Dublin - Kingstown (3): uit de pers|
De pers was enthousiast over de nieuwe spoorlijn. Zo schreef de Dublin Evening Post op donderdag 18 december 1834:
This splendid work was yesterday opened to the public for the regular transmission of passengers to and from Kingstown, and the immediate stage at the Black-rock. Notwithstanding the early hour at which the first train started, half-past nine o'clock, the carriages were filled by a very fashionable concourse of persons, and the greatest eagerness was manifested to witness the first operations of the works. Up to a quarter past five the line from Merrion to Salthill was thronged with spectators, who loudly cheered each train that passed them. The average rate at which the trip was performed yesterday was nineteen minutes and a half, including a delay of about two minutes at the Rock, where passengers were taken up.- Much confusion was occasioned at starting by the want of proper arrangement, but this inconvenience will be very easily obviated. The utmost precautions were, however, taken to prevent the possibility of accident, by stationing men at proper intervals along the road, and the trains at starting were propelled slowly for a short distance for the same object. Although there could not have been less than from three to four thousand persons upon the railway during the day, we are happy to state that these very necessary precautions were attended with the desired effect.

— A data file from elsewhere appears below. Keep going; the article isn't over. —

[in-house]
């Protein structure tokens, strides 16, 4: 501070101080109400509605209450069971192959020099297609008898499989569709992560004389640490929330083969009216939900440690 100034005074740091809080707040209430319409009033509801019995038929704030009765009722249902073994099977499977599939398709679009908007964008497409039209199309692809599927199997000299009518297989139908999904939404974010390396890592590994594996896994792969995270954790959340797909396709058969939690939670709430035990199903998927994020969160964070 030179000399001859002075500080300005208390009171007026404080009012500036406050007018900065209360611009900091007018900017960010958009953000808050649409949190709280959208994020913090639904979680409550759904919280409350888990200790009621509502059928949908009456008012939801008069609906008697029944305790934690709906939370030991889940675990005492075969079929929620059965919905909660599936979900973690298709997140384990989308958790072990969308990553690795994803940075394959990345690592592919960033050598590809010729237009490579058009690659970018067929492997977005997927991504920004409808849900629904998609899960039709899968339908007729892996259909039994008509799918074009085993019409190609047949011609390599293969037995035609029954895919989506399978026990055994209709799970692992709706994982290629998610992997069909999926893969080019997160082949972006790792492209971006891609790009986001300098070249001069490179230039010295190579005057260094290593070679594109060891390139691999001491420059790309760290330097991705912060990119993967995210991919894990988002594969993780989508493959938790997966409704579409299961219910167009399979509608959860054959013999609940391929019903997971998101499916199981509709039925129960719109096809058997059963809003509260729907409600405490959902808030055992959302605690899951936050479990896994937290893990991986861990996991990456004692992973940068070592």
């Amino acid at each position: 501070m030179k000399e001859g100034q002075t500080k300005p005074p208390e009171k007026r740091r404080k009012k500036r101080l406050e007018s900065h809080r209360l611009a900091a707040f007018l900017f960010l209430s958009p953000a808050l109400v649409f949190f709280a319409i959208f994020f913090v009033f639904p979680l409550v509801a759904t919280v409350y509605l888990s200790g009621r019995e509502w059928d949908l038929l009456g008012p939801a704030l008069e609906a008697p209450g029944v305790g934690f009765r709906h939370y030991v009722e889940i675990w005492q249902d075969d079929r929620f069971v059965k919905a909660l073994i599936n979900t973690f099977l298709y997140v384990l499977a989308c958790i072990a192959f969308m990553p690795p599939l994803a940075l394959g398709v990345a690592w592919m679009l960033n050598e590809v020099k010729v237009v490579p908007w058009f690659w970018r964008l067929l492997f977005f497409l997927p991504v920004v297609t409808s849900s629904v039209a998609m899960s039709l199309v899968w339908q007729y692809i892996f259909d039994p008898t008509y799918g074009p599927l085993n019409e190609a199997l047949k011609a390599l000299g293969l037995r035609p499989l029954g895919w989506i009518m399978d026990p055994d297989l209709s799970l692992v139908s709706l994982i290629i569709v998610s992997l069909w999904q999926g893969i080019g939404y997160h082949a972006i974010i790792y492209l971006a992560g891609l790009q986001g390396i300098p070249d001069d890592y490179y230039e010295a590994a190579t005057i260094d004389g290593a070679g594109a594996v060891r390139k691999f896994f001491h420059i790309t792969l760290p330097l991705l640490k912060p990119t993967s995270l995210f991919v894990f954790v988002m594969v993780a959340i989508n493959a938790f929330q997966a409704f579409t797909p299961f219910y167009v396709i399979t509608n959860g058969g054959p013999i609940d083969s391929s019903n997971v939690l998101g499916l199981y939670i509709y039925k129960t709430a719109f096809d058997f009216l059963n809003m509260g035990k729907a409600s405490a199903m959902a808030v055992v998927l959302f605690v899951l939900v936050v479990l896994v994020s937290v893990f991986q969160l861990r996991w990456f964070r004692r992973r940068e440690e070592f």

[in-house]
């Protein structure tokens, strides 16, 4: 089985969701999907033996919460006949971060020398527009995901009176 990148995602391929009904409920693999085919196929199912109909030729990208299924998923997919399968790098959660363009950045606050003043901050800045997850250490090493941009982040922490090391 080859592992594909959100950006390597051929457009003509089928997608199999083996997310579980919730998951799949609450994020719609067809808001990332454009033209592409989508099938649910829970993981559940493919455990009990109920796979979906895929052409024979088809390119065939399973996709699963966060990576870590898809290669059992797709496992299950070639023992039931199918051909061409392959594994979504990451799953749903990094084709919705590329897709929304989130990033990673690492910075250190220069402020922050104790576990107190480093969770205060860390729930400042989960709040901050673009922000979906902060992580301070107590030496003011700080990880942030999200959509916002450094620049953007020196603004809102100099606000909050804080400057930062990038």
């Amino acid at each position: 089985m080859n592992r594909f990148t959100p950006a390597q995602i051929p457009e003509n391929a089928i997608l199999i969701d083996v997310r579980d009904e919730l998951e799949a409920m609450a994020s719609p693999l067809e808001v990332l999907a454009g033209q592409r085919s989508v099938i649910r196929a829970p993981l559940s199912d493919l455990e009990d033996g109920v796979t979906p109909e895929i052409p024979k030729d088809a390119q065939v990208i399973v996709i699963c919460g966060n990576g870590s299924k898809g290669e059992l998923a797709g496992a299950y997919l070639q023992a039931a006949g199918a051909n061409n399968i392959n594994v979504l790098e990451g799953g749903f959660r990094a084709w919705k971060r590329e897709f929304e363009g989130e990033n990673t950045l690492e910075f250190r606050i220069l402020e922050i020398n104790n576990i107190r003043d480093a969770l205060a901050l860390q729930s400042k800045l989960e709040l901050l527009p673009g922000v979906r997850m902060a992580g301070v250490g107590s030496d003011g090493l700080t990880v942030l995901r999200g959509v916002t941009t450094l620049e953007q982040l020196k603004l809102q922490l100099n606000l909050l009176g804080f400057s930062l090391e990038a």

En The Times van maandag 22 december 1834 publiceerde het volgende verslag:
Ireland (From our own correspondent.)
Dublin, Dec 17.
This day our Kingstown Railroad opened, under very favourable auspices. Crowds thronged the offices at West-land-row, and every hour a full train of carriages started "at high pressure". Every one engaged in the works seems in excellent spirits at the satisfactory state of the road, engines, carriages, &c. All the machinery works well as yet, except one in particular: the springs are not sufficiently elastic to prevent sudden shocks when the carriages stop. Three or four gentlemen had on one occasion to-day their heads knocked against each other and the carriage doors, and severe contusions were the consequence. A county of Kildare gentleman's head was laid open. The majority had, however, hard Irish heads, and did not mind a few knocks. The directors have prepared a splendid entertainment at Kingstown for their friends and the subscribers for the undertaking. The weather is delightful for December, and a few broken heads does not throw much damp on a scene of Irish amusement, where everything else goes well.